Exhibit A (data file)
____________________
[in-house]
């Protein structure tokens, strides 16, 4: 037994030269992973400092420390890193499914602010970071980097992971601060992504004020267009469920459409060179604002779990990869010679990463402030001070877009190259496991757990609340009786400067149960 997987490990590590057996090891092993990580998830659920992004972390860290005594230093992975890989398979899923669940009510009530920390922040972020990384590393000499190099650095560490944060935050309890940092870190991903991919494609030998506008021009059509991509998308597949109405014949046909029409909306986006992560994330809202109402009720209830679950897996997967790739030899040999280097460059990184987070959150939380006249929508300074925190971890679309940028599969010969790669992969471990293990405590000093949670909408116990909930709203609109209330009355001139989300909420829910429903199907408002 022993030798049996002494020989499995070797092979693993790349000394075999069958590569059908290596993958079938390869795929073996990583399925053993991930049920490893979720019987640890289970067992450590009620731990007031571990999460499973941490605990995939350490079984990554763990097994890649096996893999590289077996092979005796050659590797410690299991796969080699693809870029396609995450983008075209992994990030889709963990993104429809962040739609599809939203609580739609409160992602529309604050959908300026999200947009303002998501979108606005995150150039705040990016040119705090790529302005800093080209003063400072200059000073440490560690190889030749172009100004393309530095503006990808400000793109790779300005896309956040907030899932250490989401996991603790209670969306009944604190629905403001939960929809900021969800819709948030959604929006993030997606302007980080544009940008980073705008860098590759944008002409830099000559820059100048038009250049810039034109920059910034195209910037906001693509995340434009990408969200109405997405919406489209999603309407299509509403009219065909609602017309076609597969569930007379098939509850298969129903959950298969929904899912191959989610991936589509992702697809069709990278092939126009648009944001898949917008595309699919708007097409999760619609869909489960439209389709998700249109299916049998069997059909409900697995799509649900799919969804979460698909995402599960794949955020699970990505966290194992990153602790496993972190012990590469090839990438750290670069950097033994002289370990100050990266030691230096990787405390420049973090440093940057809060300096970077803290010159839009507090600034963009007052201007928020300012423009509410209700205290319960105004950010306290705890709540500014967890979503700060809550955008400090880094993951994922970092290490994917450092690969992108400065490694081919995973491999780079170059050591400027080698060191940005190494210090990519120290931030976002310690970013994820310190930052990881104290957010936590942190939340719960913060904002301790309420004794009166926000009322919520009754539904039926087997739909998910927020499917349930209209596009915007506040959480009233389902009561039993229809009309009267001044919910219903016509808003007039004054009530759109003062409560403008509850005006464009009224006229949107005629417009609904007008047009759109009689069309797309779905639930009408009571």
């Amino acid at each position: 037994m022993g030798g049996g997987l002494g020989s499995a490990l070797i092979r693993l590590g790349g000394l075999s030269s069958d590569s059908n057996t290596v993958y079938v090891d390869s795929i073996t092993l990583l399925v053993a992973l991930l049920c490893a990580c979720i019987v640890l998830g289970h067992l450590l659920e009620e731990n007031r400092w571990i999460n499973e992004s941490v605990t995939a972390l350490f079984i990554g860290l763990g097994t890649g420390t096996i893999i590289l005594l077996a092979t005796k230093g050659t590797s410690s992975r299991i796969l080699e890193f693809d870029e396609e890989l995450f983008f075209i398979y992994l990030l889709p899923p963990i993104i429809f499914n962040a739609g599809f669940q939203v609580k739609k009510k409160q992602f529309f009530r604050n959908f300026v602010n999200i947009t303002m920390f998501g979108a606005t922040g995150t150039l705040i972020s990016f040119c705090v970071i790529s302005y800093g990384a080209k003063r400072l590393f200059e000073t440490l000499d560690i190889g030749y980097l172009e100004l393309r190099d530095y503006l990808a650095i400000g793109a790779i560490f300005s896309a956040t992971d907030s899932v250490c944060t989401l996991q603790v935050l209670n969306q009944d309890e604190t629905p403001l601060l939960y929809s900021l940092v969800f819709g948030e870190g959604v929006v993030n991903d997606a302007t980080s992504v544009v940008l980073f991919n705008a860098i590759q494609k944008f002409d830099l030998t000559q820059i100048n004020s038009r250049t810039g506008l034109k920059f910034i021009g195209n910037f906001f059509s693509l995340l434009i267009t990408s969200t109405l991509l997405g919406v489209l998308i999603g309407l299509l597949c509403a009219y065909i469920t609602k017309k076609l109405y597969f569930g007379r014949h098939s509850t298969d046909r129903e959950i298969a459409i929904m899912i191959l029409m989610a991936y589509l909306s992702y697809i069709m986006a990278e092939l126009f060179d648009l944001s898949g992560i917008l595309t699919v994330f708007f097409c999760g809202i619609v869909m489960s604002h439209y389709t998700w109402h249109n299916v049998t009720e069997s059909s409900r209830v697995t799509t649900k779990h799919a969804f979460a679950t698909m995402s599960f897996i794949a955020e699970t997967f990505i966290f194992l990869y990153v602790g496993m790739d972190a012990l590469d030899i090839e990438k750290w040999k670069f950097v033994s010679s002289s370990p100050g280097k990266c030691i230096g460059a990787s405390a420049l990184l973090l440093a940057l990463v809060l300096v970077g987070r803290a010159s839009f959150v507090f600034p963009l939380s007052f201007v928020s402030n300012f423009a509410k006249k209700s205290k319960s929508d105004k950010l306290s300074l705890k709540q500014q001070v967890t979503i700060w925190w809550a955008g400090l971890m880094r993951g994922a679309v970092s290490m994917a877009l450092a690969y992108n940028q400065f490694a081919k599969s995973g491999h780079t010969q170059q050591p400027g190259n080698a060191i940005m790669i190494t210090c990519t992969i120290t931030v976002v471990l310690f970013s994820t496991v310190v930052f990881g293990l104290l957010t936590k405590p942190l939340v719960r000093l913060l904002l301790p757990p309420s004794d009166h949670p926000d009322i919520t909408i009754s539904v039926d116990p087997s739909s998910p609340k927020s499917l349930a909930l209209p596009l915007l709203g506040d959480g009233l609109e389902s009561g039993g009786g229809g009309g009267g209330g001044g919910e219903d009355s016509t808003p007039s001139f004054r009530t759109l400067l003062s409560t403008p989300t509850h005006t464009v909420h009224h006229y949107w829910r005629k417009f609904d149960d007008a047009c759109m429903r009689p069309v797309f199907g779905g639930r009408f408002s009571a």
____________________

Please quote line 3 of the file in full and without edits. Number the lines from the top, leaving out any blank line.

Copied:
């Amino acid at each position: 037994m022993g030798g049996g997987l002494g020989s499995a490990l070797i092979r693993l590590g790349g000394l075999s030269s069958d590569s059908n057996t290596v993958y079938v090891d390869s795929i073996t092993l990583l399925v053993a992973l991930l049920c490893a990580c979720i019987v640890l998830g289970h067992l450590l659920e009620e731990n007031r400092w571990i999460n499973e992004s941490v605990t995939a972390l350490f079984i990554g860290l763990g097994t890649g420390t096996i893999i590289l005594l077996a092979t005796k230093g050659t590797s410690s992975r299991i796969l080699e890193f693809d870029e396609e890989l995450f983008f075209i398979y992994l990030l889709p899923p963990i993104i429809f499914n962040a739609g599809f669940q939203v609580k739609k009510k409160q992602f529309f009530r604050n959908f300026v602010n999200i947009t303002m920390f998501g979108a606005t922040g995150t150039l705040i972020s990016f040119c705090v970071i790529s302005y800093g990384a080209k003063r400072l590393f200059e000073t440490l000499d560690i190889g030749y980097l172009e100004l393309r190099d530095y503006l990808a650095i400000g793109a790779i560490f300005s896309a956040t992971d907030s899932v250490c944060t989401l996991q603790v935050l209670n969306q009944d309890e604190t629905p403001l601060l939960y929809s900021l940092v969800f819709g948030e870190g959604v929006v993030n991903d997606a302007t980080s992504v544009v940008l980073f991919n705008a860098i590759q494609k944008f002409d830099l030998t000559q820059i100048n004020s038009r250049t810039g506008l034109k920059f910034i021009g195209n910037f906001f059509s693509l995340l434009i267009t990408s969200t109405l991509l997405g919406v489209l998308i999603g309407l299509l597949c509403a009219y065909i469920t609602k017309k076609l109405y597969f569930g007379r014949h098939s509850t298969d046909r129903e959950i298969a459409i929904m899912i191959l029409m989610a991936y589509l909306s992702y697809i069709m986006a990278e092939l126009f060179d648009l944001s898949g992560i917008l595309t699919v994330f708007f097409c999760g809202i619609v869909m489960s604002h439209y389709t998700w109402h249109n299916v049998t009720e069997s059909s409900r209830v697995t799509t649900k779990h799919a969804f979460a679950t698909m995402s599960f897996i794949a955020e699970t997967f990505i966290f194992l990869y990153v602790g496993m790739d972190a012990l590469d030899i090839e990438k750290w040999k670069f950097v033994s010679s002289s370990p100050g280097k990266c030691i230096g460059a990787s405390a420049l990184l973090l440093a940057l990463v809060l300096v970077g987070r803290a010159s839009f959150v507090f600034p963009l939380s007052f201007v928020s402030n300012f423009a509410k006249k209700s205290k319960s929508d105004k950010l306290s300074l705890k709540q500014q001070v967890t979503i700060w925190w809550a955008g400090l971890m880094r993951g994922a679309v970092s290490m994917a877009l450092a690969y992108n940028q400065f490694a081919k599969s995973g491999h780079t010969q170059q050591p400027g190259n080698a060191i940005m790669i190494t210090c990519t992969i120290t931030v976002v471990l310690f970013s994820t496991v310190v930052f990881g293990l104290l957010t936590k405590p942190l939340v719960r000093l913060l904002l301790p757990p309420s004794d009166h949670p926000d009322i919520t909408i009754s539904v039926d116990p087997s739909s998910p609340k927020s499917l349930a909930l209209p596009l915007l709203g506040d959480g009233l609109e389902s009561g039993g009786g229809g009309g009267g209330g001044g919910e219903d009355s016509t808003p007039s001139f004054r009530t759109l400067l003062s409560t403008p989300t509850h005006t464009v909420h009224h006229y949107w829910r005629k417009f609904d149960d007008a047009c759109m429903r009689p069309v797309f199907g779905g639930r009408f408002s009571a």